IBM Corp has sent subpoenas to Microsoft Corp, Sun Microsystems Inc, Hewlett-Packard Co and Baystar Capital II LP in a move that could either shed some light on its breach of contract case against SCO Group Inc, or further muddy the waters.
The four companies have been ordered to hand over documents and answer questions related to their involvement with Lindon, Utah-based SCO that could potentially answer some of the biggest questions that have been hanging since SCO launched its claims against IBM and the Linux operating system.
Hold on to your hats! wrote Pamela Jones on community legal web site Groklaw, which has been following SCO’s claims in detail since the case began in March 2003. I begin to think that every question we’ve had, we will finally get to know the answer.
The deposition of Microsoft and Baystar could prove particularly interesting. Baystar led a $50m funding round in SCO in 2003 and confirmed in March 2004 that it was encouraged to do so by senior Microsoft executives.
Meanwhile Microsoft also licensed Unix source code and unnamed patents from SCO in May 2003, ensuring that the company’s SCOsource intellectual property licensing business got off to a good start.
Although Baystar severed its ties with SCO in August 2004 IBM would like the company to hand over details related to its investment in and communication with SCO, as well as its communication with Microsoft related to SCO, IBM and the litigation.
IBM will also ask Microsoft about its communication with Baystar and SCO, as well as agreements between Microsoft and AT&T, USL, Novell, Santa Cruz Operation, and SCO Group, and Microsoft’s strategy related to Unix and Linux.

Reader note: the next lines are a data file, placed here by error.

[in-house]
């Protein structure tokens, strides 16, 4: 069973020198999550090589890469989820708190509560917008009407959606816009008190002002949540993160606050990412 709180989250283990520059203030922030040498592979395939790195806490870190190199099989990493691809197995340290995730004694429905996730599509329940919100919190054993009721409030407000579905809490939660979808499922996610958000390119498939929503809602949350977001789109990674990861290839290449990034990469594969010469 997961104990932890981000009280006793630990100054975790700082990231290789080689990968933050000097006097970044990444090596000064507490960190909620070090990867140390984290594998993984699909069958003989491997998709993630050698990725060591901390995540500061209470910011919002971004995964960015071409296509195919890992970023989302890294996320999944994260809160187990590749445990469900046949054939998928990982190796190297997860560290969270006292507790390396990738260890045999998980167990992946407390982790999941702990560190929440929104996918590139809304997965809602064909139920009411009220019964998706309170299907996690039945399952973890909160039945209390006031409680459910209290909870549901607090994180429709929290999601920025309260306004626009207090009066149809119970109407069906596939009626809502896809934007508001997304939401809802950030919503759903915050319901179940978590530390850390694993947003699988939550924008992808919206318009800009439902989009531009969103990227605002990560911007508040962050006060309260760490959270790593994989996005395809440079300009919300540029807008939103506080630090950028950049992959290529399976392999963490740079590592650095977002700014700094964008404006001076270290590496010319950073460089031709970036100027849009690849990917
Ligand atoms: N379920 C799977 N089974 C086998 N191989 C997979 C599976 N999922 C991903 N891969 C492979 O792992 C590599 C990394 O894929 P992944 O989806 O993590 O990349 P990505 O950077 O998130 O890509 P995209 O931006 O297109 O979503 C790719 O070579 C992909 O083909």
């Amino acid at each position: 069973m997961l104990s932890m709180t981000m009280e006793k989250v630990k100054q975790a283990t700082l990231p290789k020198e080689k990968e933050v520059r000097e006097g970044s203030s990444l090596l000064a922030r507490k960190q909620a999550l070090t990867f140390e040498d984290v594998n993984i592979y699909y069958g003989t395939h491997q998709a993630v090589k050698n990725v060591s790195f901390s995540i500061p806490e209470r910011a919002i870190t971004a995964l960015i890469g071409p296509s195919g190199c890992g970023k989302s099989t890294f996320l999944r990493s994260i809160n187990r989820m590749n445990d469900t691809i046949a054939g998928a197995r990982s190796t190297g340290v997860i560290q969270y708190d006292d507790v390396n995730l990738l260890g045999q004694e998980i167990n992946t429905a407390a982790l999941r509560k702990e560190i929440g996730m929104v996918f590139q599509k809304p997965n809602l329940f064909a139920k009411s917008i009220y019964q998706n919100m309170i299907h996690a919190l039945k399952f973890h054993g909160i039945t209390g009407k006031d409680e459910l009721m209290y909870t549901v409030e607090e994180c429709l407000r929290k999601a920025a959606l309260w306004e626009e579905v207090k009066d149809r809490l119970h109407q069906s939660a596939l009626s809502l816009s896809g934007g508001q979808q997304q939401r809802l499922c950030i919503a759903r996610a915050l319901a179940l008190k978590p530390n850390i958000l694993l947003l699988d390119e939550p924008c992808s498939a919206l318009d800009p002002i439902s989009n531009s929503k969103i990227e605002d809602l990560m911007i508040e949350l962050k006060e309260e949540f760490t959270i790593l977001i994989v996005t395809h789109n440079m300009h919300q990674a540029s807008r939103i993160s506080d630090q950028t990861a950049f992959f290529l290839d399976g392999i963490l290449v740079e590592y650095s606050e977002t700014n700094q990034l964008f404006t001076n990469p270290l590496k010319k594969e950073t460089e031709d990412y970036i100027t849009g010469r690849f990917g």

The deposition of Sun could also prove illuminating given SCO’s decision not to raise any legal challenges to Sun’s open source Solaris project while claiming that IBM’s donation of Unix code to Linux was in breach of a contract between the two.
IBM will ask Sun about its agreements with AT&T, USL, Novell, Santa Cruz Operation, and SCO, as well as the details of its OpenSolaris project, the involvement of Sun in the development of Linux, and Sun’s communications with SCO since June 2002, particularly regarding its rights related to Unix.
HP will be asked similar questions related to its communication with SCO, its agreements with AT&T, USL, Novell, Santa Cruz Operation, and SCO, and the origins of any Unix code released by HP under an open source license. In 2003 HP declared itself safe from litigation by SCO.
Meanwhile SCO has been explaining to the court why its wants to take deposition from Oracle, Intel and The Open Group, and in doing so has suggested that it might be about to attempt to open up an entirely new and somewhat unlikely line of attack against IBM.
According to a memo filed to support its motion for more time to depose the three organizations, SCO indicated that it is concerned that IBM misappropriated Unix technology from SCO and provided it to the Unix standards body, The Open Group, during the creation of the Single Unix Specification and the Unix Developer Guide Programmers Interface.